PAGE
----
Persistence of Zika virus in the brain causes long-term problems in mice

Foci of ongoing apoptosis, surrounded by activated astrocytes, in the cerebellum of one-year-old mice infected at birth with the Zika virus. Infiltrating cells and a low level of virus replication can be detected in the foci. Increase. spots: dapi (blue), gfap (red), tunel (green). Courtesy: Ireland, DDC and Others 2020 (CCBY 2.0)

According to a study published December 10 in the journal PLOS Pathogens by Daniela Verteli of the us food and drug Administration, and colleagues, the zika virus can remain in the brains of mice for a long time, leading to long-term neurological and behavioral consequences. .

Infections in the perinatal period are associated with persistent cognitive impairment and an increased risk of psychological disorders. Congenital brain malformations associated with zika virus infection in early pregnancy are well documented. But the potential defects and long-term consequences associated with milder infections later in pregnancy and in the perinatal period are less well understood. To fill this gap in knowledge, Twirled and his colleagues were subjected to a one-day mice exposed to the virus, Zeke and monitor neurological and behavioral consequences until years later.

The animals developed a transient neurological syndrome characterized by unsteady gait, tremors, and convulsions 10-15 days after infection, but these symptoms disappeared after one week, and most of the animals survived. Despite the apparent recovery, a year later the zika virus and inflammation were detected in the Central nervous system of the mice. In these older mice, the volume of a brain region called the cerebellum was reduced, leading to significant long-term deficits in motor function and coordination. In addition, older mice showed anxiety, hyperactivity, and impulsive or risky behavior. Based on these findings, the authors recommend long-term neurological and behavioral follow-up of patients exposed to the virus at an early age, as well as antiviral treatment to clear resistant reservoirs from the brain.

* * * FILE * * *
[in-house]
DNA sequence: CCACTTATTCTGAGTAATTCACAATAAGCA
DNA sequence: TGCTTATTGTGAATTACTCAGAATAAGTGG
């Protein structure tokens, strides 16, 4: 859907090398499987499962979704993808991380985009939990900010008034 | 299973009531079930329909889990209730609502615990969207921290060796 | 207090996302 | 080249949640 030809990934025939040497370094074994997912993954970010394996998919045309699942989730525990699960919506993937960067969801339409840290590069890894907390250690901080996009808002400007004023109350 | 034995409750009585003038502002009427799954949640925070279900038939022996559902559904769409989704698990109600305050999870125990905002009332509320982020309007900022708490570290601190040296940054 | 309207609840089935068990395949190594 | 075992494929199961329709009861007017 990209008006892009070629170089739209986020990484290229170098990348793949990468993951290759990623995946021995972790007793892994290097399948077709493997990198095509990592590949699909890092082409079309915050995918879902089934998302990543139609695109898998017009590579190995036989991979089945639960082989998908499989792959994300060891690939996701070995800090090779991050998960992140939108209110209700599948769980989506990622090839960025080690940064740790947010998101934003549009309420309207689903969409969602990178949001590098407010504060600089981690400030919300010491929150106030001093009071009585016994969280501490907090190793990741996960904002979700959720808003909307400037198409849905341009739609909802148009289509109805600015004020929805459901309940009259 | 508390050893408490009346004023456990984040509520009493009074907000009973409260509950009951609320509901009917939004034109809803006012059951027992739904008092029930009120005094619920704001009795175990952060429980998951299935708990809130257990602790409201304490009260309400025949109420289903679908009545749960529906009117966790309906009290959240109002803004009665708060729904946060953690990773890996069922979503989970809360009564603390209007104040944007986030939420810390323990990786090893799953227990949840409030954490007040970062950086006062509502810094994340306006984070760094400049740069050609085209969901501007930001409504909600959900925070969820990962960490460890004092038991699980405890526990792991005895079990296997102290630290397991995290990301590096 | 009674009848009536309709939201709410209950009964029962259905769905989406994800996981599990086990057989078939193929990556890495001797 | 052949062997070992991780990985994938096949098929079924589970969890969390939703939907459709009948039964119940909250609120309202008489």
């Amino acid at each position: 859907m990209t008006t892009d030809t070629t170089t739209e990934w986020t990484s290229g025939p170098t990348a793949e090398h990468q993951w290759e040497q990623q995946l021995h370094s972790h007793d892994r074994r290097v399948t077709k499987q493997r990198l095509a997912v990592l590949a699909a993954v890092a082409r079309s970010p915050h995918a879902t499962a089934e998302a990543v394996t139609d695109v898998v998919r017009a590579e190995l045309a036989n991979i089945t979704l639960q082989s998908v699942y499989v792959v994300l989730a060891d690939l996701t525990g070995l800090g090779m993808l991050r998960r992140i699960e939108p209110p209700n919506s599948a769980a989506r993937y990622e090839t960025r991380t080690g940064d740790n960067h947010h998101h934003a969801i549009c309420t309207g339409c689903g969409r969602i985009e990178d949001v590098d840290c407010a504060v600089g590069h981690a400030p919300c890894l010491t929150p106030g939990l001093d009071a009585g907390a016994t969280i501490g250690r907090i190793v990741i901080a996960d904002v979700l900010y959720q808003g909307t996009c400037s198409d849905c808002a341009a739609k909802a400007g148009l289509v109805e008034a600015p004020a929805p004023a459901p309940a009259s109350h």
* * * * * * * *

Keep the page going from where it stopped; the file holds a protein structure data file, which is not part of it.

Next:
The authors conclude:"there Is growing evidence that emerging viruses, such as zika and Chikungunya, can create reservoirs in immune-privileged sites and play a role in the development of chronic diseases."

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